Christmas Poem: Present

I’m getting in early with a poem this week, after missing last Friday – it’s a busy time of year for many people, unfortunately…I wish you joy, however, and the presence of those you love, whatever holiday you keep (or don’t keep).



May I be
Present in this present day;
No bells, no sleigh, no reindeer in the snow
Is better than the gift of being now.

So may I be here present with my loves,
Be in this moment simply with my friends;
Above all gifts with wrapping tied in bows,
May I present my presence as a gift-
Empathic, peaceful, with a loving heart.DSCF4524 (Medium)

Just for fun, here’s the original of the image at the top – before I went to town on it with digital magic!

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And what would Christmas be without a John Lennon classic, “Imagine”. This UNICEF Armenia version comes with extra sugar – but so does Christmas breakfast! Besides, Serj Tankian (of System of a Down and Axis of Justice) was involved…

Creativity: Really Easy and Quick Festive Bunting

All you need is a length of string, a packet of tiny pegs, and a small collection of festive fabric – plus maybe half an hour of your precious time!

I had a little stash of shiny fabrics – silver, gold, sequined – and when I found a pack of shiny gold pegs (intended for displaying Christmas cards), I knew what to do with them. I cut strips of the fabrics, of varying width, two of each, except for the sequins, which was too small to cut up (I thought). With the sequins at the centre, I arranged the rest either side, folding them in half over the string, and pegging them on, as for laundry on a line. A couple have only one peg, because otherwise I wouldn’t have enough pegs.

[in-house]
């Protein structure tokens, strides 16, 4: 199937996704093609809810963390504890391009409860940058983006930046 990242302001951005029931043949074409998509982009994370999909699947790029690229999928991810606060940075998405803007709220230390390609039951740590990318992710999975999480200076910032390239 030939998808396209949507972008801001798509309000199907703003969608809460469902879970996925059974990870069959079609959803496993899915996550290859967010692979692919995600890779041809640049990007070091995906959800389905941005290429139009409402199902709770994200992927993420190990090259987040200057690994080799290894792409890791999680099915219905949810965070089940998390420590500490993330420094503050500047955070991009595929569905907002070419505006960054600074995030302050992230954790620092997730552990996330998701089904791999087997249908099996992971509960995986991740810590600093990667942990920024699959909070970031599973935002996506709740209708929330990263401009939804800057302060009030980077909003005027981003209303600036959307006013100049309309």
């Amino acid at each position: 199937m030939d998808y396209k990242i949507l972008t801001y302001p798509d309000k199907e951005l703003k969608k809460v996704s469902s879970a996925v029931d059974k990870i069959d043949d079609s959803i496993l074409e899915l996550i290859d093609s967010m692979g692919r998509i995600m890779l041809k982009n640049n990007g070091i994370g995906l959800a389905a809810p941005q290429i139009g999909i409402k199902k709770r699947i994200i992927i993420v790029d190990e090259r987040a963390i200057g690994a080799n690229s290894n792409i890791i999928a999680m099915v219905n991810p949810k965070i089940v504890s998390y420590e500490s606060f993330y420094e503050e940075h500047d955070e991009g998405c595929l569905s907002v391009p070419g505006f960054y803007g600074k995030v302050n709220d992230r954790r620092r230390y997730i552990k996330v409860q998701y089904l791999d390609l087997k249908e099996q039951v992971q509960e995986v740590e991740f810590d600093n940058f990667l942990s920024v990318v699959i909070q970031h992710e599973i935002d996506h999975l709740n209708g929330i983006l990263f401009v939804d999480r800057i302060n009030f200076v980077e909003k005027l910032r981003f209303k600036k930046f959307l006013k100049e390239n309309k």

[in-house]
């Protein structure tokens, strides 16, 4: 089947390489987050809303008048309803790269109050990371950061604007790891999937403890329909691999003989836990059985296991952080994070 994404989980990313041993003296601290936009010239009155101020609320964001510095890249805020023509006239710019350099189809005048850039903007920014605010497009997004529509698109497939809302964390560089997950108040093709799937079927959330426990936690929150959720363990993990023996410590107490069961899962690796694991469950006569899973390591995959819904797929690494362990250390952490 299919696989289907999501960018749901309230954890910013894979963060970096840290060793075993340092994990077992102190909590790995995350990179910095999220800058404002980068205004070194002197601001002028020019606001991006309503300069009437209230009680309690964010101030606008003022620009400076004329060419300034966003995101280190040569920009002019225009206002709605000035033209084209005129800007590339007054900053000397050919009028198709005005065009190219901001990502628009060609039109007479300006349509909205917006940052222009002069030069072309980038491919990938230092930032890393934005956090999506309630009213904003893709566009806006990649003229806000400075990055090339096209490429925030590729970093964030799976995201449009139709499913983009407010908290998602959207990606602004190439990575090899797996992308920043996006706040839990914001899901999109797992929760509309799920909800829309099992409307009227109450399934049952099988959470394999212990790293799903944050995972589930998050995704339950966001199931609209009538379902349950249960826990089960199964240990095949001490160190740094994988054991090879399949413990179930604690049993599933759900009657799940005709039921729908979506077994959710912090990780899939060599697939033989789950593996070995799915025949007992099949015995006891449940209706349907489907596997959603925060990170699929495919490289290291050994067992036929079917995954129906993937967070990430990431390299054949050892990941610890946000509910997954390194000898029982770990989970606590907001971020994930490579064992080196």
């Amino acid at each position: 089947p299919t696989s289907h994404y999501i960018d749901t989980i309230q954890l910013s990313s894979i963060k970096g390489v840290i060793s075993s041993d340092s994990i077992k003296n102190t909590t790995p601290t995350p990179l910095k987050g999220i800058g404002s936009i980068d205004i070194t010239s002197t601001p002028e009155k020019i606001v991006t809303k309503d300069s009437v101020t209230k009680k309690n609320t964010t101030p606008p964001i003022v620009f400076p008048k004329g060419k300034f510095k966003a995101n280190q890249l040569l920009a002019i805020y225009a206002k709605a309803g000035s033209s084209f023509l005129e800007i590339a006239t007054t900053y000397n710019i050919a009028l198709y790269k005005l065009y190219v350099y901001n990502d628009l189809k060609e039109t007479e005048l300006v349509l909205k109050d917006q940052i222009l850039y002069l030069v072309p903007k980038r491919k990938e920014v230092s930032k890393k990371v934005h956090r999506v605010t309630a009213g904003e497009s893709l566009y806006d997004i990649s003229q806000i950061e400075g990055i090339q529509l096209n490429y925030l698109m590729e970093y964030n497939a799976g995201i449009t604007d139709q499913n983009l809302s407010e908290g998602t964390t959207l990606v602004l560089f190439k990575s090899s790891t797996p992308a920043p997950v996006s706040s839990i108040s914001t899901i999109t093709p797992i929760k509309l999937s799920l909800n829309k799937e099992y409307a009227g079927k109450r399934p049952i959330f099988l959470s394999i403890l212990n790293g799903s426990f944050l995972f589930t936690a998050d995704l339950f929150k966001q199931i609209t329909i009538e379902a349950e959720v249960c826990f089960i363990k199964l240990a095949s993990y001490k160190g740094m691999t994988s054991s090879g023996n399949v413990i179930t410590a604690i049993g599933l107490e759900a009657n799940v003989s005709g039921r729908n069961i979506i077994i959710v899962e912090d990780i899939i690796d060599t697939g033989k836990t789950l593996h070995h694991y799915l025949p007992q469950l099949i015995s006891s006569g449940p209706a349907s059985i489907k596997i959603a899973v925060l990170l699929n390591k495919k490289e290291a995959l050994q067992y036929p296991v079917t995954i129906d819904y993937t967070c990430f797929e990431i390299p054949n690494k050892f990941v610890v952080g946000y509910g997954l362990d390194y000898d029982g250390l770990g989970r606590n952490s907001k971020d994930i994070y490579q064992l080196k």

Tie a loop at each end, to hang it with, and it’s done! I think that the plain wooden tiny pegs you can buy in crafty shops would look really good with a range of neutral fabrics – a bit Scandi, perhaps. Or you could go all out with Christmas prints, or Retro cool prints or….what ever you like really!DSCF9220 (Medium)

Morgen really likes the holographic silver remnant. Maybe it felt cool on this warm summer’s day, or maybe she just likes to sleep on any piece of fabric I happen to put down on a horizontal surface…

Weekly Photography Challenge: Yellow

Maybe because it’s wintry and dull in the Northern hemisphere, this weeks photography challenge theme is “Yellow”.  For us in the Southern part of the world, summer is well under way (it seemed to get started about October this year), and we are not deprived of sunshine. The paddocks are yellow, with the barest trace of green left from the last shower of rain. I’ve still got some yellow flowers, some because they are tough (Escholtzia and Fennel) and some because I nurture them (Pansy).

We had a couple of bonfires mid-year – no more until April at least. The yellow flames are an example of the warmth of the colour, toasty as sunshine on a hot summer’s day. The saffron crocus isn’t yellow, but it’s stamens produce a wonderful yellow dye, as well as being a fantastically expensive spice. That’s my whole crop you see there… Paper starts out white, but yellows with age. Yellowed paper shows a lack of archival value, but also a warmth and history which makes it compelling for many of us!

Creativity: (Almost) Instant Lightshade